Surgical Repair of Hernias

What is a Hernia? What is an Inguinal Hernia?

  • A hernia develops when the muscular layers of the abdominal wall weaken, resulting in a bulge or tear.
  • This allows a small sac containing tissue, and frequently intestine, to protrude through the opening in the muscles of the abdominal wall. The inner lining of the abdominal cavity, called the peritoneum, protrudes to form the sac.
  • While any part of the abdominal wall can develop a hernia, the most common site is the groin. A hernia in the groin region is called an inguinal (ing’gwi-nal) hernia (inguinal is another word for groin). Inguinal hernias account for 80 percent of all hernias. In an inguinal hernia, the sac protrudes into the groin, and may extend into the scrotum in men.
  • Although most common in men, inguinal hernias can also occur in women.
  • You may be born with a hernia (congenital) or develop one over time.

How do I know if I have a hernia?

  • The common areas where hernias occur are in the groin (inguinal), belly button (umbilical), and at the site of a previous abdominal operation (incisional).
  • It is generally easy to recognize a hernia. You may notice a bulge under the skin, particularly while straining abdominal muscles. You may feel pain while lifting heavy objects, coughing, straining during urination or bowel movements, or during prolonged standing or sitting.
  • The pain may be sharp and immediate, or a dull ache that gets worse toward the end of the day.
  • Severe, continuous pain, redness, and tenderness are signs that the hernia may be incarcerated or strangulated. These symptoms are cause for concern and should prompt immediate contact of your physician or surgeon, as urgent surgical attention is required.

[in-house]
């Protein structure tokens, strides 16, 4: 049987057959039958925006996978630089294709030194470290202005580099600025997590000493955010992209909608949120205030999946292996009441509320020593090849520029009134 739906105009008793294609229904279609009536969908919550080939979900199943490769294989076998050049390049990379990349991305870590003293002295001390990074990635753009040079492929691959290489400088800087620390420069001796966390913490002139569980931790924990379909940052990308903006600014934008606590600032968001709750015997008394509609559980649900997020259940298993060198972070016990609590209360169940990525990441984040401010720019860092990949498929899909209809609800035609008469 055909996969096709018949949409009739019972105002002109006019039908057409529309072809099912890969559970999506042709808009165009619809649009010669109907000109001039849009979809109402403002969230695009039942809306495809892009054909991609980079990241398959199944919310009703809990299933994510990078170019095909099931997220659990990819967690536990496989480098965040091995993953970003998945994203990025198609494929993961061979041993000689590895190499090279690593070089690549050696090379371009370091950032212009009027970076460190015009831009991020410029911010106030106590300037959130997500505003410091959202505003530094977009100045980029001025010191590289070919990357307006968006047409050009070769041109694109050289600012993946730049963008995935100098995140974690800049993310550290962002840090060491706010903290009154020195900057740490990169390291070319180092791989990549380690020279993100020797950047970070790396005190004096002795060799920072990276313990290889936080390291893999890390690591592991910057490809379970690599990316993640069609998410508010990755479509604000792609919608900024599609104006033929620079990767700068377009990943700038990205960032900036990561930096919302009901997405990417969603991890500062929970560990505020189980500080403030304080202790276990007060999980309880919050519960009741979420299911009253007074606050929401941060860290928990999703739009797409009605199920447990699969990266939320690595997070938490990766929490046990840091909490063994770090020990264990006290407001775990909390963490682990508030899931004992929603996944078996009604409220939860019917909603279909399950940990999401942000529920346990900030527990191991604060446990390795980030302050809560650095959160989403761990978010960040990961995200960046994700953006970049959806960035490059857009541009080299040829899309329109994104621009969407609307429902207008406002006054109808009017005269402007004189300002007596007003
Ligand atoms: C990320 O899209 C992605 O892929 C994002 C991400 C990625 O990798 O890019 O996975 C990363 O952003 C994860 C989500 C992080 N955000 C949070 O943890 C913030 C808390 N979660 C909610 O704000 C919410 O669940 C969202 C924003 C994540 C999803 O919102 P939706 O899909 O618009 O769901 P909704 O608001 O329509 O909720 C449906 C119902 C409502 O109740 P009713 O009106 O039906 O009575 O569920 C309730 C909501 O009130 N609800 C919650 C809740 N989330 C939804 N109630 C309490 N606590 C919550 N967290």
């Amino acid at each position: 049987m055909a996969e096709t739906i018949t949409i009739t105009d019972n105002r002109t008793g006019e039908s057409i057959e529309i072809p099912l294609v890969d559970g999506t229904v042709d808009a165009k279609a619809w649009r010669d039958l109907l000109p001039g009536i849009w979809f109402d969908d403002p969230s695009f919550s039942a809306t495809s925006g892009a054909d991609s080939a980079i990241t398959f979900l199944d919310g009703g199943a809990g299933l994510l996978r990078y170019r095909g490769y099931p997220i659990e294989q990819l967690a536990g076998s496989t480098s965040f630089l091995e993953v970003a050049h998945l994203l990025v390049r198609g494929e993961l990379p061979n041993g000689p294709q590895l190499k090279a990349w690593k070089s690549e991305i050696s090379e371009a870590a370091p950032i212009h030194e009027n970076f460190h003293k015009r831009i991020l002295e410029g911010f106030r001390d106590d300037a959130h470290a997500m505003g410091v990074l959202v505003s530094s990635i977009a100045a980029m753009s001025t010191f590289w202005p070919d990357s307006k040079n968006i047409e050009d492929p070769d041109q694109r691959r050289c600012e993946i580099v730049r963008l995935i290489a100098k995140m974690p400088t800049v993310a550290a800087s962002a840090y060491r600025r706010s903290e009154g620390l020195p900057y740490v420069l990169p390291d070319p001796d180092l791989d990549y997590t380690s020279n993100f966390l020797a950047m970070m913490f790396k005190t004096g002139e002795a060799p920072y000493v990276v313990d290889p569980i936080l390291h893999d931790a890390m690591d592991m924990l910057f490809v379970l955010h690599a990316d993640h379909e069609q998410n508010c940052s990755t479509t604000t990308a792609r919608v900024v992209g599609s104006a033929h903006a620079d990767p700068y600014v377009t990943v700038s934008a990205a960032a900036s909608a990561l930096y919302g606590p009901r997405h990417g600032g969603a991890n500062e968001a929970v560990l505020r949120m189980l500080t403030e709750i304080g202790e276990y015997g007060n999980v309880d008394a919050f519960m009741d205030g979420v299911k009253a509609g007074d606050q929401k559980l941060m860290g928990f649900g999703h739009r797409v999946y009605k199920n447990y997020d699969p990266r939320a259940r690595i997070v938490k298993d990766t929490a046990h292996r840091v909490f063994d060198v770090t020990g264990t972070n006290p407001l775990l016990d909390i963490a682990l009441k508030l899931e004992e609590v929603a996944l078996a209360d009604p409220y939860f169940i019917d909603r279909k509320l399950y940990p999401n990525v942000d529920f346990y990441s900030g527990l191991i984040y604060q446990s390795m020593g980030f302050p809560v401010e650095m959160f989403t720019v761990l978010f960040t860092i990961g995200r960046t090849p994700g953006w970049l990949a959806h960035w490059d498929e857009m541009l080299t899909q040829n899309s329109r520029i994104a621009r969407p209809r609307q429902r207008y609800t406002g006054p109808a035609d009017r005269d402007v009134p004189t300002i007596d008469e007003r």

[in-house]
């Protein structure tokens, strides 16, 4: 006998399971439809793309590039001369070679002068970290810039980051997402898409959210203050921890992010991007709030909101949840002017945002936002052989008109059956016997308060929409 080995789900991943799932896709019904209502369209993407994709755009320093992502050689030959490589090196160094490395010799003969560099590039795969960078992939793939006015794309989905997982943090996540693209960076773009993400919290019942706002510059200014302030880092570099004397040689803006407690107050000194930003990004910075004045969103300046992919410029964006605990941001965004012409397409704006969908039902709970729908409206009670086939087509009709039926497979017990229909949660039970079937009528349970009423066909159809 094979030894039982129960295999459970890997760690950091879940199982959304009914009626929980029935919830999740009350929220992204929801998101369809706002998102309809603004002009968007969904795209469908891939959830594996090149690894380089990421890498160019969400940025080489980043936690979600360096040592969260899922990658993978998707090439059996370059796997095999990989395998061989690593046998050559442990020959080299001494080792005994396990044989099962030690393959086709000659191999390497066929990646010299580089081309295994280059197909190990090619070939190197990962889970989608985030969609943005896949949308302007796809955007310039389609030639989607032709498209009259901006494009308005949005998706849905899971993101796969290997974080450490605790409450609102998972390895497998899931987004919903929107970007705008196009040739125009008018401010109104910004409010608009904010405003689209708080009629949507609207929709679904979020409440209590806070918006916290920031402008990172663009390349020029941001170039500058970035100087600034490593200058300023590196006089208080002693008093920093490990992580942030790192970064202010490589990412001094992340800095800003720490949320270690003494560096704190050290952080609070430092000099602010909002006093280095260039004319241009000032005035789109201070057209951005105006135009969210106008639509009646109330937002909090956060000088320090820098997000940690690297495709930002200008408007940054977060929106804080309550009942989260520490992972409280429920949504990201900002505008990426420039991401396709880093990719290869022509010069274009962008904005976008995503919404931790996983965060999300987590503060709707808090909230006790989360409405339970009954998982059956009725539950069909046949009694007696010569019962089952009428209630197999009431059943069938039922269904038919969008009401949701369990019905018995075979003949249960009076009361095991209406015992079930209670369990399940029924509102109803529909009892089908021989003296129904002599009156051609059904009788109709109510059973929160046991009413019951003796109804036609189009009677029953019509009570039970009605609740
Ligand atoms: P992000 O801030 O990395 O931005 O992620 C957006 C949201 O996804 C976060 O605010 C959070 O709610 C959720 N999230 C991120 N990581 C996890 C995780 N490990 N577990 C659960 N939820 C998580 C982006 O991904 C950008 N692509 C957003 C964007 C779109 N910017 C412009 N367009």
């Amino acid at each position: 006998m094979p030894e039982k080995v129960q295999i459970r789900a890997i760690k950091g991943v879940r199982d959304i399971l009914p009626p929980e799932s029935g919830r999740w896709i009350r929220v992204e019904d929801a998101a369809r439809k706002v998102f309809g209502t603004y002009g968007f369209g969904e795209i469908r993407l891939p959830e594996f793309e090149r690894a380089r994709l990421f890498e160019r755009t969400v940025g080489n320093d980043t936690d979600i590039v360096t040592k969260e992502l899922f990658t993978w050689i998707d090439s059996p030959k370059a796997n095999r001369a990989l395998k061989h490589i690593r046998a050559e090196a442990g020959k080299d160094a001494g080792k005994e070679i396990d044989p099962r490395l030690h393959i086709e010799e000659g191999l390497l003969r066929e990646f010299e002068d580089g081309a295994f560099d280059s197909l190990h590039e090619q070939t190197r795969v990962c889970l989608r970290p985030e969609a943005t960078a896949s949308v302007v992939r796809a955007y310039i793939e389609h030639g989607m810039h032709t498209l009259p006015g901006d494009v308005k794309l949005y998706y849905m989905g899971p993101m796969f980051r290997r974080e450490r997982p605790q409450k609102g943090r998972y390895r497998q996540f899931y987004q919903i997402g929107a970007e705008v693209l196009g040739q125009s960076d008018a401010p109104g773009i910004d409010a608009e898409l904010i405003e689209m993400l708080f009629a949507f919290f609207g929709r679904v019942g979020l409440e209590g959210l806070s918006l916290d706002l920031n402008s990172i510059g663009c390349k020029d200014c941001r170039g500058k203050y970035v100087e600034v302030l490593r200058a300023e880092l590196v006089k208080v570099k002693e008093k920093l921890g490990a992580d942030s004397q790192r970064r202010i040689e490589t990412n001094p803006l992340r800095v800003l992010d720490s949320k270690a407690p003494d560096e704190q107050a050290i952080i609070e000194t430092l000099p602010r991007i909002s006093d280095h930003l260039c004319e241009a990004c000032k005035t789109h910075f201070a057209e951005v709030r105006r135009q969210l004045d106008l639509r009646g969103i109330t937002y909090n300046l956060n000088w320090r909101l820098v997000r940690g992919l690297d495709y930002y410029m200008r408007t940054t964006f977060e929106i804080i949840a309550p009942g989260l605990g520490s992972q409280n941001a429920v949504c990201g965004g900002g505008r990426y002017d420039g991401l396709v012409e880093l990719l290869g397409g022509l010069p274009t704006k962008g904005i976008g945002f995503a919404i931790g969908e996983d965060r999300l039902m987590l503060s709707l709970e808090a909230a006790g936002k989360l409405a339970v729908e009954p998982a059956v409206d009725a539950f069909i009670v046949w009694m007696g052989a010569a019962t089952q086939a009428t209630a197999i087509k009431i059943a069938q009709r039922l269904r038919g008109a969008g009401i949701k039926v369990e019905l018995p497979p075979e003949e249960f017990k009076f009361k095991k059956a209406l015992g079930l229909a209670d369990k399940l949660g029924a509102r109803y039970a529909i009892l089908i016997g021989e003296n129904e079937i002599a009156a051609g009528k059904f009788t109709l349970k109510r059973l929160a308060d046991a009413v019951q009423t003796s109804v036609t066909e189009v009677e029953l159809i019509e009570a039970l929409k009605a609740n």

How are hernias repaired?

  • Hernias do not go away on their own; while sometimes providing a decrease in discomfort, trusses provide no benefit for patients with hernias.
  • For young children, or in very small hernias, the edges of the muscle defect are simply reapproximated.
  • However, the most commonly used method to repair inguinal hernias is the tension-free mesh technique. In this type of repair, an incision is made overlying the hernia, and the hernia contents are reduced back into the abdominal cavity; the hernia sac is frequently excised. A piece of mesh, made of woven polypropylene, is then place to overlap the entire region. This provides a tensionless repair, allowing a faster recovery with less discomfort, and has a risk for recurrence of approximately 2%. Incisional hernias in the abdominal wall also are generally repaired with a mesh technique.

What preparation is required for hernia surgery?

  • Most inguinal hernia repairs are performed on an outpatient basis, so you should be able to go home on the same day of the operation. Some, but not all, incisional hernia repair surgeries are also done on an outpatient basis. The procedure is reviewed with you during the preoperative visit, along with its risks, to allow you to provide written consent for surgery.
  • We see our patients preoperatively a day or so before surgery, and depending upon your age and other medical conditions, preoperative test may include blood work, an EKG, or a chest X-Ray.
  • Drugs such as aspirin, blood thinners, anti-inflammatory medications (arthritis medications) and Vitamin E will need to be stopped temporarily for several days to a week prior to surgery; if you are on Coumadin or Plavix, it is very important to review instructions regarding these medications with your surgeon. Diet medications or St. John’s Wort should not be used for two weeks prior to surgery.
  • You should not eat or drink anything after midnight the night before the operation. If your surgeon has stated they are permissible, you may take your routine medications with a sip of water the morning of surgery.
  • You should arrange to have a friend or relative drive you home after surgery and, ideally, someone should stay with you on the first night.
  • You should shower the morning of the operation, and wear loose-fitting clothing and slip-on shoes.

Further information about laparoscopic cholecystectomy can be found on a PDF file here on our web site.